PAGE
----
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Springfield Schools To Stay Remote Until April

a student learns remotely
SPS
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The largest public school district in western Massachusetts will remain fully remote through the winter. 

The Springfield School Committee voted 5-2 Thursday night to continue with remote-only education for the majority of students through the entire third marking period, which ends April 8th, 2021, while holding out the possibility that smaller groups including special education and vocational-technical students might return to school buildings sooner.

With COVID-19 cases soaring in Springfield and a post-December holiday surge feared, now is not the time for students and staff to go back to school, said School Committee member Denise Hurst.

"The reality is it is not safe," said Hurst. "I would not feel comfortable voting for us to return."

Prior to the vote, the committee was told that technology to improve the air ventilation in the school buildings won’t be fully installed until March.  Also, it is possible teachers could be receiving a COVID-19 vaccine by April under the state’s three-phase plan for distributing the vaccine.

The decision to remain fully remote until at least April 8th means that when schools do reopen it will have been more than 12 months since most of Springfield’s 26,000 students have set foot in a classroom.

School Committee member Peter Murphy, who along with Committee member Maria Perez, voted against the motion to remain fully remote for several more months, said being out of school for so long is a hardship on many.

"I worry very much about where are our homeless kids going to school," said Murphy.

Committee members urged the school administration to prioritize, if possible, an earlier phased-in return to in-person classes for groups that have struggled with remote education including special education students and English language learners.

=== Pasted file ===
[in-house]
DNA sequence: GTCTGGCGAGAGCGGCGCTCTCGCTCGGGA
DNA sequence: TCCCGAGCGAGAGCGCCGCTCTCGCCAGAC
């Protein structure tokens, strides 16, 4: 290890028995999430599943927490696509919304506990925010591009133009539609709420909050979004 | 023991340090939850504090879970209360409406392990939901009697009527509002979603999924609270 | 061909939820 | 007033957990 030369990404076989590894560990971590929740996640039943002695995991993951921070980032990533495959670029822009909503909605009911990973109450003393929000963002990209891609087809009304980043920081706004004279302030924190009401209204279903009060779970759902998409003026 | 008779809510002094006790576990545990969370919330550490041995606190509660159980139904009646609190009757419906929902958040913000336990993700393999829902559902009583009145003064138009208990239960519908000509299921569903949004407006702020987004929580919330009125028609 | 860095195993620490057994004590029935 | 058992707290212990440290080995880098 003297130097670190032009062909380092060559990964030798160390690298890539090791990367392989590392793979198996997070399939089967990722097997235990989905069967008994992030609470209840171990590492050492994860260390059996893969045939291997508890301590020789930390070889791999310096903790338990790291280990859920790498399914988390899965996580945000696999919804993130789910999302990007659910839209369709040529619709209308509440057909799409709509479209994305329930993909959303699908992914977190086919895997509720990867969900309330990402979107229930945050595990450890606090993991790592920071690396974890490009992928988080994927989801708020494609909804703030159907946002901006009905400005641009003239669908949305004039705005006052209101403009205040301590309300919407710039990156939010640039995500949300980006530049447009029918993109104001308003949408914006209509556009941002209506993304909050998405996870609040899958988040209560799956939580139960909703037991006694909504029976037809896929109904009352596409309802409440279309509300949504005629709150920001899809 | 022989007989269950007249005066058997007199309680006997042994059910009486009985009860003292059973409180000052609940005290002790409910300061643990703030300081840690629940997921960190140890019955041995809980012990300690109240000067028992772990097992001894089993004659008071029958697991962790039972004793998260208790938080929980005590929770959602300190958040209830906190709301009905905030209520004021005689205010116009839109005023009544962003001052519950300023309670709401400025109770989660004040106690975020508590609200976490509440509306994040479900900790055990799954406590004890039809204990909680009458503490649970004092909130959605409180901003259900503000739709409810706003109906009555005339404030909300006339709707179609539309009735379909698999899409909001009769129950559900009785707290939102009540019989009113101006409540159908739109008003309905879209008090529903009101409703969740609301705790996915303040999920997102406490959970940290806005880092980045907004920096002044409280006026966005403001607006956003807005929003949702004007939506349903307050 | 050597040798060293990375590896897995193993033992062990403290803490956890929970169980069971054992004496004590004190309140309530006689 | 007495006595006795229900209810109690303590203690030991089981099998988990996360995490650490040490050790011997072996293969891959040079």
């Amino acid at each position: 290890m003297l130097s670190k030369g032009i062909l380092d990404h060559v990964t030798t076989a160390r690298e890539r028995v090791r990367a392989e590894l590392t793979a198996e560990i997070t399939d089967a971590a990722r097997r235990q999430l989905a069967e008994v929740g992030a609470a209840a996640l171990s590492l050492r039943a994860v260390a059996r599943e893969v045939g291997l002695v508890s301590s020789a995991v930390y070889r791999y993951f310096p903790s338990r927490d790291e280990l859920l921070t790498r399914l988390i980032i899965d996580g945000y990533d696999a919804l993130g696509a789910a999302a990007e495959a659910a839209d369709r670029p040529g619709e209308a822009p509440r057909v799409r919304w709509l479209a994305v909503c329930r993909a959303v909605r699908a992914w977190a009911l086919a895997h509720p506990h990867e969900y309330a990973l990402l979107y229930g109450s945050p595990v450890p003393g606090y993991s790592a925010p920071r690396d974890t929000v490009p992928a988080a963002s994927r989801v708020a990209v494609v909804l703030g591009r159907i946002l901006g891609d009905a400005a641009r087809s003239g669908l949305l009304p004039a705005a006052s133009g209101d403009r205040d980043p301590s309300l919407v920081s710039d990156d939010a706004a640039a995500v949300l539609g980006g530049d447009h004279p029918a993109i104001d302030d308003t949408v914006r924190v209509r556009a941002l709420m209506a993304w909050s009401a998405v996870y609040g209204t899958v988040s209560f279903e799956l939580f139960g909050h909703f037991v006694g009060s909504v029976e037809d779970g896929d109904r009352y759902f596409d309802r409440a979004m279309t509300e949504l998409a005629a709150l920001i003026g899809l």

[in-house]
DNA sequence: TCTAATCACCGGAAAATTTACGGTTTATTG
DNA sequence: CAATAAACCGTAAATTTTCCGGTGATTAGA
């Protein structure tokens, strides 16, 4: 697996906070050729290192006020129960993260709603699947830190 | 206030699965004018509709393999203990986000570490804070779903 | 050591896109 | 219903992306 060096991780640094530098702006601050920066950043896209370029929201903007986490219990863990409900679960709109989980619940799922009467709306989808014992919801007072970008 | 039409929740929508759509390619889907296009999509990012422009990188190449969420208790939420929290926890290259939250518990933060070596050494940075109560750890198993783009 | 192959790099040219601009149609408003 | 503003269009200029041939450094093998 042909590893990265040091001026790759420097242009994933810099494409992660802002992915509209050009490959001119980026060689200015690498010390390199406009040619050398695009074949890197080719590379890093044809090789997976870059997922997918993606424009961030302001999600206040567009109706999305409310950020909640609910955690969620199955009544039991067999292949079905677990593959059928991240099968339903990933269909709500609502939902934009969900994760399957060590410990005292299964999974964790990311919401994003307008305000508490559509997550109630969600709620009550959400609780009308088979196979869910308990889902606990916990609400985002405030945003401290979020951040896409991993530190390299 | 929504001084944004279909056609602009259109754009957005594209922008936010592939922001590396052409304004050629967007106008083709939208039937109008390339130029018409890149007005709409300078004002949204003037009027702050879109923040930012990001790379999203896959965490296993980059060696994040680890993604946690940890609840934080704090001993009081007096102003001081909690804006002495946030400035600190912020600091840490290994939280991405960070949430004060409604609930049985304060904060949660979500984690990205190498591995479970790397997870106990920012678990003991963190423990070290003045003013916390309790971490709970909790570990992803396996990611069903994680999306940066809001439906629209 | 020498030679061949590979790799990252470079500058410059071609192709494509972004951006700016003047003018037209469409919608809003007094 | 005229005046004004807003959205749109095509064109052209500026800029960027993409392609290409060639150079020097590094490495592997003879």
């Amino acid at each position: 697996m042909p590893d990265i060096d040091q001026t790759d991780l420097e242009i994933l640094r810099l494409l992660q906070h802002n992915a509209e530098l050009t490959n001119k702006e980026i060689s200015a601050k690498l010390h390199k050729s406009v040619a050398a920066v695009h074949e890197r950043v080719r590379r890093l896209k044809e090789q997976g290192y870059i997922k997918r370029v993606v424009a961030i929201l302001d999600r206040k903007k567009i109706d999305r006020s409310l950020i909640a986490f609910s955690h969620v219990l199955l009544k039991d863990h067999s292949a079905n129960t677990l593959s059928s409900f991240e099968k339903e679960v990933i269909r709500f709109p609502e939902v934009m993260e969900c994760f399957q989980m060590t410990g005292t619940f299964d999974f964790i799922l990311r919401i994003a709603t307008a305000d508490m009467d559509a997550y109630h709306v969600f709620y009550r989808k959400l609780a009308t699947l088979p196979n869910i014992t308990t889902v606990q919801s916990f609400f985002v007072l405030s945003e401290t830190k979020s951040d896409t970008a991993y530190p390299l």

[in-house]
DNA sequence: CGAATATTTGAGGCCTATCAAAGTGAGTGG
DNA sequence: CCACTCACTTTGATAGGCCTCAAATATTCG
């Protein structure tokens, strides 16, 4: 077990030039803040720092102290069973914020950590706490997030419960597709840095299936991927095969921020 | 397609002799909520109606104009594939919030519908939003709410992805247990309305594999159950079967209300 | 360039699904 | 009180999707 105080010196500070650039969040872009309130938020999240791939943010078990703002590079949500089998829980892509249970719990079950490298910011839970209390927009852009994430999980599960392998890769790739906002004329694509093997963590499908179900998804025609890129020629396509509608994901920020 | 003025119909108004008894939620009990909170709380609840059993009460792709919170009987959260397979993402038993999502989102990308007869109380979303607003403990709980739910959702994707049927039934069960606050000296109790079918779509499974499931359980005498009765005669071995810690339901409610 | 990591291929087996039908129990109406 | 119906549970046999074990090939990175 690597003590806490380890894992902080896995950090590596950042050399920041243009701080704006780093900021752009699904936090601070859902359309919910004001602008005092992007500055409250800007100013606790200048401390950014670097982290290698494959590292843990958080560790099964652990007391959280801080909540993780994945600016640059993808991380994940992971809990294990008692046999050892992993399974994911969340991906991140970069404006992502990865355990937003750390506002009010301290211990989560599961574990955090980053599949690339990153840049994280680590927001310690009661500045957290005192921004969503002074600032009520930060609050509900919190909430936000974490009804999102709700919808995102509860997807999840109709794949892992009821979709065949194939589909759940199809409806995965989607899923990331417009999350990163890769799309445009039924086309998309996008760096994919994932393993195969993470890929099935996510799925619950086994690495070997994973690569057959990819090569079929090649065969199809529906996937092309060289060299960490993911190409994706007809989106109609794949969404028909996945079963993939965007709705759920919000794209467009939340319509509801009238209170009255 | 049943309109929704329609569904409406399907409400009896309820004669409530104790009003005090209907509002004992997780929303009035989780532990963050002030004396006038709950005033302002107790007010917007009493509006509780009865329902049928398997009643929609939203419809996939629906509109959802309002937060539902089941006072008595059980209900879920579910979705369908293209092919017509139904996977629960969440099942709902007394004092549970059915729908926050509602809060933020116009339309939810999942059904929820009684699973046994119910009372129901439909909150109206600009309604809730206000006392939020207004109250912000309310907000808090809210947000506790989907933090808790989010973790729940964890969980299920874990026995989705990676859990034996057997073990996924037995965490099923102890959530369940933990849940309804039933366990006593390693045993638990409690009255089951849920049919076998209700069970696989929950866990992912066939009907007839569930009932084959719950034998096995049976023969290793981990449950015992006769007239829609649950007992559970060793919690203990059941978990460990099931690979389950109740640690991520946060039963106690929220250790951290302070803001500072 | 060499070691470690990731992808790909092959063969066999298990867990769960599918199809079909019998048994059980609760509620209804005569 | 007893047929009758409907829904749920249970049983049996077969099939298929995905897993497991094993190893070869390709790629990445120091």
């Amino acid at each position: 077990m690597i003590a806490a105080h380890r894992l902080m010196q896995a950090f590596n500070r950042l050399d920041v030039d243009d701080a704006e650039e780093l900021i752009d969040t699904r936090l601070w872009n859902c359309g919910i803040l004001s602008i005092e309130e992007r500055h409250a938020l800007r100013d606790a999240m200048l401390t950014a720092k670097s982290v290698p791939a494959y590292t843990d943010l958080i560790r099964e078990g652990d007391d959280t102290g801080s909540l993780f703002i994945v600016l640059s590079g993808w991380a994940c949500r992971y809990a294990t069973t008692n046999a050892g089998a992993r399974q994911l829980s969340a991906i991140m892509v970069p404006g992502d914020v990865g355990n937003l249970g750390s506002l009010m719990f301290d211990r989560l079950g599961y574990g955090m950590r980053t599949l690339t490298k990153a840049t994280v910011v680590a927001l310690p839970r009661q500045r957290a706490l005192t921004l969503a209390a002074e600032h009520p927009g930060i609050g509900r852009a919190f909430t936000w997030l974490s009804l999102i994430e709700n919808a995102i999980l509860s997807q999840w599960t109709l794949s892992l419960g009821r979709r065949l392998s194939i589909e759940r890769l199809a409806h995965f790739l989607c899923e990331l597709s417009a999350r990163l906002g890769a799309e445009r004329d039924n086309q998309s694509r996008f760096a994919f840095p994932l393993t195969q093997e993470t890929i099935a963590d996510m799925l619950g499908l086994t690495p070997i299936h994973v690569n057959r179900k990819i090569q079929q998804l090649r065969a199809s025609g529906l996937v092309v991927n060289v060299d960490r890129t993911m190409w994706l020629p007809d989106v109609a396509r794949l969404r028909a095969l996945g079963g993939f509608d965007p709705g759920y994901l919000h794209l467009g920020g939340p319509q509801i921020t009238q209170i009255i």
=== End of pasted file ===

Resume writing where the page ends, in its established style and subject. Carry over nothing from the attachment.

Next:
They said vocational-technical students should also be considered a priority to return to school so they can demonstrate hands-on skills that are necessary to secure a certificate to work in certain trades.

Superintendent of Schools Dan Warwick said the administration will work with the committee to come up with an in-depth plan for students and staff to re-enter school buildings along with a concrete timetable that will afford ample advance notice to parents and staff.

"April 8th is really a solid recommendation," said Warwick.

Earlier this week, the School Committee hosted a virtual town hall to solicit feedback about a possible return to in-person schooling.  According to a summary of comments compiled by school officials, an overwhelming majority of parents and school staff expressed a preference for continuing with remote education only, while students were evenly divided between remaining fully remote or returning to school for at least a few days a week.

Paul Tuthill is WAMC’s Pioneer Valley Bureau Chief. He’s been covering news, everything from politics and government corruption to natural disasters and the arts, in western Massachusetts since 2007. Before joining WAMC, Paul was a reporter and anchor at WRKO in Boston. He was news director for more than a decade at WTAG in Worcester. Paul has won more than two dozen Associated Press Broadcast Awards. He won an Edward R. Murrow award for reporting on veterans’ healthcare for WAMC in 2011. Born and raised in western New York, Paul did his first radio reporting while he was a student at the University of Rochester.
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